The holiday season has the potential to be both delightful and demanding! Preparation can alleviate worries and contribute to a seamless festive experience.
Let’s look at some tips and tricks from Parkinson’s Nurse Specialist Lisa Wynne, published by the Parkinson’s Association of Ireland, to help people living with Parkinson’s and their families and friends enjoy holiday celebrations with ease.
Ensure you have enough of your medication for the whole holiday period. If you’re running low, remember to double-check the Christmas opening hours of your pharmacist or GP. It may be helpful to know your GP’s out-of-hours doctor service. If spending Christmas in a family/friend’s house, bring sufficient medication for the day or time away.
Most of us over-indulge during the holiday period. Some people with Parkinson’s may find that high-protein meals can reduce the effectiveness of levodopa-based medication. Taking your medication half an hour before you eat can often help. Aim to enjoy a wide variety of foods each day. Each meal should include foods from different groups to aid a balanced diet.
Constipation is defined as less than three bowel movements a week and is very common in Parkinson’s Disease. Physical activity and exercise will help improve constipation. Increase your fluid intake with meals, and make sure your diet contains adequate fibre and roughage from vegetables, fruit, and bran in breakfast cereals and wholemeal bread. Drink plenty of water to stay hydrated.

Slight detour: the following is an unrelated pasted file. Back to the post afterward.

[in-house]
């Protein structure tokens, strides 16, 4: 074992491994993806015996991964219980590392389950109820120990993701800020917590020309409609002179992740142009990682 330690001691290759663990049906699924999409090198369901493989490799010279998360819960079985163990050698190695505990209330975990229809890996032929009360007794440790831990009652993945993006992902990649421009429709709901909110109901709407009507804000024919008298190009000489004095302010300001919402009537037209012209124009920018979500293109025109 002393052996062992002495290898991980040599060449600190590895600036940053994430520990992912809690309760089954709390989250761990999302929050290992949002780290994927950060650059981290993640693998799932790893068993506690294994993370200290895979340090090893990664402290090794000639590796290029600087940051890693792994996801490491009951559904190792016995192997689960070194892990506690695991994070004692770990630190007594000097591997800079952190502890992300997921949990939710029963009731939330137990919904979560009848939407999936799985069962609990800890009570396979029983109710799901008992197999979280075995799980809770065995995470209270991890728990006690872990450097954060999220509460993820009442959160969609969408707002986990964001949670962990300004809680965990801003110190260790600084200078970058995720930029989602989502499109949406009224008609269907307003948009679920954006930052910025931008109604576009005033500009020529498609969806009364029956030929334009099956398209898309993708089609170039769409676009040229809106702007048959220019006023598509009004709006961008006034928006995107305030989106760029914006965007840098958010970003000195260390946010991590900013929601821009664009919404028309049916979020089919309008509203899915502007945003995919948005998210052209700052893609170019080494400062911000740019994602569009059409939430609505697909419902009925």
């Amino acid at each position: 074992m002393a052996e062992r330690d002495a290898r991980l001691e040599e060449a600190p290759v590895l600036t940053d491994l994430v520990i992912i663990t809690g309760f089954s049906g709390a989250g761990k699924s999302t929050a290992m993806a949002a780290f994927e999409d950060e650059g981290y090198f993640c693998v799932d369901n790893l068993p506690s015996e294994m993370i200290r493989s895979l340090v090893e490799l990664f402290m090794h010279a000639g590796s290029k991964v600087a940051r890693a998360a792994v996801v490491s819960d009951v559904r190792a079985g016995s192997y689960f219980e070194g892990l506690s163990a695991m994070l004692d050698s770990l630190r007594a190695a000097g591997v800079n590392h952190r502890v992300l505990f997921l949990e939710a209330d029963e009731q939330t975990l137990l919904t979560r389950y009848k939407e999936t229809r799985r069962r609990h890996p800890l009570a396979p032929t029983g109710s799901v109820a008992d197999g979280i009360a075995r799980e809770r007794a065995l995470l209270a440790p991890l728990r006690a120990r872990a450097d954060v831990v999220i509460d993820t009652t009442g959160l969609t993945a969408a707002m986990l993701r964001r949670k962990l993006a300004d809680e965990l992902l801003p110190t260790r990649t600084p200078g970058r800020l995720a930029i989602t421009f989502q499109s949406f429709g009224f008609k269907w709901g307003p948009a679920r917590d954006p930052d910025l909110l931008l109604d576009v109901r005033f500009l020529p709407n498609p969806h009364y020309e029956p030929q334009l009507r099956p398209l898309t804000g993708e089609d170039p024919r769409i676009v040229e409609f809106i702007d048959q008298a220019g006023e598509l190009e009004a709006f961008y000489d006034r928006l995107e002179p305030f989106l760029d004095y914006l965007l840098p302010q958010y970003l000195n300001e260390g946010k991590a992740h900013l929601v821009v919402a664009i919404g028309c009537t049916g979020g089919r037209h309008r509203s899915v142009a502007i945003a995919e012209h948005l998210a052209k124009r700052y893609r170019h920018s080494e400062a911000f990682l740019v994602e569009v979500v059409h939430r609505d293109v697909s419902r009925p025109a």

Drink a full glass of water for every Parkinson’s tablet you take (specifically levodopa). Ensure you adhere to laxatives as prescribed by a physician. Constipation may have a direct impact on the effect of your Parkinson’s medications and, in turn, worsening of symptoms.
Sufficient activity during the day should help you to sleep at night. Avoid over-excitement or stimulating drinks like tea or coffee just before bedtime. Try to avoid screen time for an hour before settling down. The best preparation for a good night’s rest is- an empty bladder/a warm bath/a warm bed/ a short read/ relaxing music/fast meditation, or mindfulness exercise.
Safety in the Home
Home is such a familiar place that it is difficult to look at it objectively and notice potential hazards. All the beautiful decorations, wires, or extra toys around the home over the Christmas period may increase stakes & fall risk.
Floors – avoid loose mats with curled edges to trip over or skid on. Tidy up wires if possible.
Lighting – stairs and hallways should be well-lit. You are more likely to trip in poor light. Switch off Christmas lights before bed, but ensure the room is lit before you do. Blow out all candles! Cooking – Switch off electrical appliances like the kettle before filling and emptying. Make sure the hob or oven is switched off. Keep saucepan handles facing inward and not over the countertop. Wipe up floor spills at once. Install and know how to use a small fire extinguisher near the cooker!